As Change UK struggle for relevance, they have become a Revoke party. This is a significant shift from being a second referendum party. One might disagree with having a second referendum before the result of the first one has even been implemented; but there would be a check on the decision through the fact that the public would get to have a say before their previous vote was discarded. Parliament simply revoking Article 50, though, would be a fundamental breach of faith with the electorate. It would do untold damage to the democratic fabric of this country.
Change UK’s argument, as made by Chuka Umunna on the Marr Show yesterday, is that there isn’t time for a second referendum now and that they would seek to have one after having revoked Article 50. I suspect a referendum held in those circumstances would result in a leave victory.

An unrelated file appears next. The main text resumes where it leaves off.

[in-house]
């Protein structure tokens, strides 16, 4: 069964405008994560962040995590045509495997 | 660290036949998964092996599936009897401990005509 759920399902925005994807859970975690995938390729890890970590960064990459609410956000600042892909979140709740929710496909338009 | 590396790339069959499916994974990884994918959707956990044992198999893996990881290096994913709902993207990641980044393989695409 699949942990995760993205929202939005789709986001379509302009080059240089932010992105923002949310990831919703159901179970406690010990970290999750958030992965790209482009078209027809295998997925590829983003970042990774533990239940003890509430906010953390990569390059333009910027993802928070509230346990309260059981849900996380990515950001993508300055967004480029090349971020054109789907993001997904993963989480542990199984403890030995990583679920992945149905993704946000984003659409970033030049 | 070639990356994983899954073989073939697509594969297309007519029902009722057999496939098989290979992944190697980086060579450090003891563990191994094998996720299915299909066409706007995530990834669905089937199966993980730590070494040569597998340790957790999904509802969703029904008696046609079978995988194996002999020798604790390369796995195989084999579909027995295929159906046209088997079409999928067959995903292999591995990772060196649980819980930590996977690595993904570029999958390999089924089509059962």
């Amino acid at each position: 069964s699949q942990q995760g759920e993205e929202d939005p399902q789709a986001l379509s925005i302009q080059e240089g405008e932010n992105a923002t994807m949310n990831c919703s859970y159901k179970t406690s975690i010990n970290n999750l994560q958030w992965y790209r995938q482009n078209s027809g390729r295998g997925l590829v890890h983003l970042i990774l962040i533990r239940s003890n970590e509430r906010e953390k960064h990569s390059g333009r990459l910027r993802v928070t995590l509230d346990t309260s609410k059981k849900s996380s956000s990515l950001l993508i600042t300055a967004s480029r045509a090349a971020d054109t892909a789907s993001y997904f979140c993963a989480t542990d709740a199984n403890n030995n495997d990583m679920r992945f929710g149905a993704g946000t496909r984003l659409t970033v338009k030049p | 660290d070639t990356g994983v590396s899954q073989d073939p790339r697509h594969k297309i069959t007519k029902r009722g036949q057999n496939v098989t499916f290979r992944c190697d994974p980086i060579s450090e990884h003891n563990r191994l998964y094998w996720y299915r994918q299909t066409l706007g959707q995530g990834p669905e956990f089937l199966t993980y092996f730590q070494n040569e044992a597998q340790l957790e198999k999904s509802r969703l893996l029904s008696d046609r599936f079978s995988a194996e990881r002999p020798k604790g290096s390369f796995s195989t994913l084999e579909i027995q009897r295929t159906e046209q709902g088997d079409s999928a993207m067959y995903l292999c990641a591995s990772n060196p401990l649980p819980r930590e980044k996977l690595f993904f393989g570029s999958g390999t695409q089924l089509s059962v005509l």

There is a lot of talk, understandably so, of the economic complications of no-deal Brexit. It is not something that anyone should embark on lightly; it would be better to leave with a workable deal. But the democratic damage that simply revoking Article 50 would do, would take much longer to recover from than the economic dislocation that no deal would cause.